This panel consists of 39 genes that have been associated with Kallmann syndrome (KS) and normosmic idiopathic hypogonadotropic hypogonadism (nIHH). These conditions are characterized by delayed or absent puberty due to decreased production and/or function of gonadotropin-releasing hormone. The majority of affected individuals are diagnosed at puberty due to the abnormal development of secondary sex characteristics. However, infant males with KS and nIHH often present with cryptorchidism and micropenis. Abnormalities in the sense of smell, including hyposmia or anosmia, is frequently observed in KS. Additional clinical features include renal agenesis, cleft palate, sensorineural hearing loss, dental agenesis, abnormal eye and hand movements, and abnormalities of the bones in the hands and feet.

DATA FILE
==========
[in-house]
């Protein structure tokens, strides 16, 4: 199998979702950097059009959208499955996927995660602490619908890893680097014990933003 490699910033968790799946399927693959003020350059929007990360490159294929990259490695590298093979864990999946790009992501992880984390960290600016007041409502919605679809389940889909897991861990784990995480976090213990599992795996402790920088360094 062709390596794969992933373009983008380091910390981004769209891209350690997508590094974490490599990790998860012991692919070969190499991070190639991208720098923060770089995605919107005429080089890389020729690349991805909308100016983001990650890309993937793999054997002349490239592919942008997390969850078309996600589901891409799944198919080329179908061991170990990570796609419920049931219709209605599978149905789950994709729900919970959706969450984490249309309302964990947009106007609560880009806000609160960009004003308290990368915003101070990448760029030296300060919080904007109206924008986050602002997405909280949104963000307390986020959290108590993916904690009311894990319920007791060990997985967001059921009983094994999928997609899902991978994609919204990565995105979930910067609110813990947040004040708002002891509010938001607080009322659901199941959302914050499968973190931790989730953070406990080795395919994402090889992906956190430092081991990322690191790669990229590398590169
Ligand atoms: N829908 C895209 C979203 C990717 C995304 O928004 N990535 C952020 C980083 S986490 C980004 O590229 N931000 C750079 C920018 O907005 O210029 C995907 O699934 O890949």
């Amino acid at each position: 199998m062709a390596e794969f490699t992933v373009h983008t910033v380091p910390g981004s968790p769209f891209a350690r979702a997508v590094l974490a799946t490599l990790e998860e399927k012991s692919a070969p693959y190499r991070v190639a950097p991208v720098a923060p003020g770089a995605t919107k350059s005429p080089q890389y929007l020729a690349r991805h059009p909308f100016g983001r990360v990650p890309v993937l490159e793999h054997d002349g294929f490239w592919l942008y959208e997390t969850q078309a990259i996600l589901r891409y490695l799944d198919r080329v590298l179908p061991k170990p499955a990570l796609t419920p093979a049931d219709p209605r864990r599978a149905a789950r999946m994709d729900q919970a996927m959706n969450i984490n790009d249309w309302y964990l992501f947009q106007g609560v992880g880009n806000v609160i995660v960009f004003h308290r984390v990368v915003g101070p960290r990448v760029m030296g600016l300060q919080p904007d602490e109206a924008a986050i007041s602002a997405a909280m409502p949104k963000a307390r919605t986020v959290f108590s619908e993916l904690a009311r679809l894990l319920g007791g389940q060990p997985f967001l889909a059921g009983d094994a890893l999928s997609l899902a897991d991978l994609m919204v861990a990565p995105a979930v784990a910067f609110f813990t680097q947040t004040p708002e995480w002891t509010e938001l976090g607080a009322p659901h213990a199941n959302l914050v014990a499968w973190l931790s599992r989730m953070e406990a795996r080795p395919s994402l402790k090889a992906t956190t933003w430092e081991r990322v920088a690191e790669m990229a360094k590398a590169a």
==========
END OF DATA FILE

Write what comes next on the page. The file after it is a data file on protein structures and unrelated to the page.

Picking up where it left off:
When left untreated, adult males tend to have decreased bone density, muscle mass and libido, erectile dysfunction, and infertility. Adult females have little or no breast development and primary amenorrhea. Confirmation of pathogenic variants can assist in early detection and hormone replacement treatment to induce puberty, secondary sex development, and fertility in patients with KS and nIHH.